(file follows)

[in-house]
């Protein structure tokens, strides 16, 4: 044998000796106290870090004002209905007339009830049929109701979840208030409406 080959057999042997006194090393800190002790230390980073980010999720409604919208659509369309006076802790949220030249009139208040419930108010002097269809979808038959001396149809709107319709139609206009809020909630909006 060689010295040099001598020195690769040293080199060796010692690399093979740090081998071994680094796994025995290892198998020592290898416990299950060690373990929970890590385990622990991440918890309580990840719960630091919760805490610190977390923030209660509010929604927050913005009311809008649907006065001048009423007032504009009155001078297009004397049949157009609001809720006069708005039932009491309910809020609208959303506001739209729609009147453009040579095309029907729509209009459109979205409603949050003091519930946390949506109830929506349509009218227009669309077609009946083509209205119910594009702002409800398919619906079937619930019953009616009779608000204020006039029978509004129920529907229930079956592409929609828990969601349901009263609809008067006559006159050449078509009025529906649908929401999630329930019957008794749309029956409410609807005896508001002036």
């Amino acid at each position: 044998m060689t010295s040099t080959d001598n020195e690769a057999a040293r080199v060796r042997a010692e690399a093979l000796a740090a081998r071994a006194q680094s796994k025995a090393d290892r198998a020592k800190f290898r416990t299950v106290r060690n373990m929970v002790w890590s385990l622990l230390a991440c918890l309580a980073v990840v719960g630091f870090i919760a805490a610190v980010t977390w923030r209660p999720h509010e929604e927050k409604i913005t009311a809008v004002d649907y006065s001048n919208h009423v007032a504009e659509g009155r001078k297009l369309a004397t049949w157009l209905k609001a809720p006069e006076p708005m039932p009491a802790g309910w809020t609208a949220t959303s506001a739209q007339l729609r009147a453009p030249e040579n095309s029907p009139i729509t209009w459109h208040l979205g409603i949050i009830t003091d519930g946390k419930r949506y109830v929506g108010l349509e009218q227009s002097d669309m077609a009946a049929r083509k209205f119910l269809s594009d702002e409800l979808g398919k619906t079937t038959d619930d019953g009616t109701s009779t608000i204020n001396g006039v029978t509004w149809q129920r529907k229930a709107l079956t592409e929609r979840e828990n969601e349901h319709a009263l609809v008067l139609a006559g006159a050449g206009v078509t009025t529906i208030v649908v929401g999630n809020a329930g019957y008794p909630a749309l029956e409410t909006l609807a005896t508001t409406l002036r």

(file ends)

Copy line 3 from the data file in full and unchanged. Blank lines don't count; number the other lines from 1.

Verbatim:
């Amino acid at each position: 044998m060689t010295s040099t080959d001598n020195e690769a057999a040293r080199v060796r042997a010692e690399a093979l000796a740090a081998r071994a006194q680094s796994k025995a090393d290892r198998a020592k800190f290898r416990t299950v106290r060690n373990m929970v002790w890590s385990l622990l230390a991440c918890l309580a980073v990840v719960g630091f870090i919760a805490a610190v980010t977390w923030r209660p999720h509010e929604e927050k409604i913005t009311a809008v004002d649907y006065s001048n919208h009423v007032a504009e659509g009155r001078k297009l369309a004397t049949w157009l209905k609001a809720p006069e006076p708005m039932p009491a802790g309910w809020t609208a949220t959303s506001a739209q007339l729609r009147a453009p030249e040579n095309s029907p009139i729509t209009w459109h208040l979205g409603i949050i009830t003091d519930g946390k419930r949506y109830v929506g108010l349509e009218q227009s002097d669309m077609a009946a049929r083509k209205f119910l269809s594009d702002e409800l979808g398919k619906t079937t038959d619930d019953g009616t109701s009779t608000i204020n001396g006039v029978t509004w149809q129920r529907k229930a709107l079956t592409e929609r979840e828990n969601e349901h319709a009263l609809v008067l139609a006559g006159a050449g206009v078509t009025t529906i208030v649908v929401g999630n809020a329930g019957y008794p909630a749309l029956e409410t909006l609807a005896t508001t409406l002036r």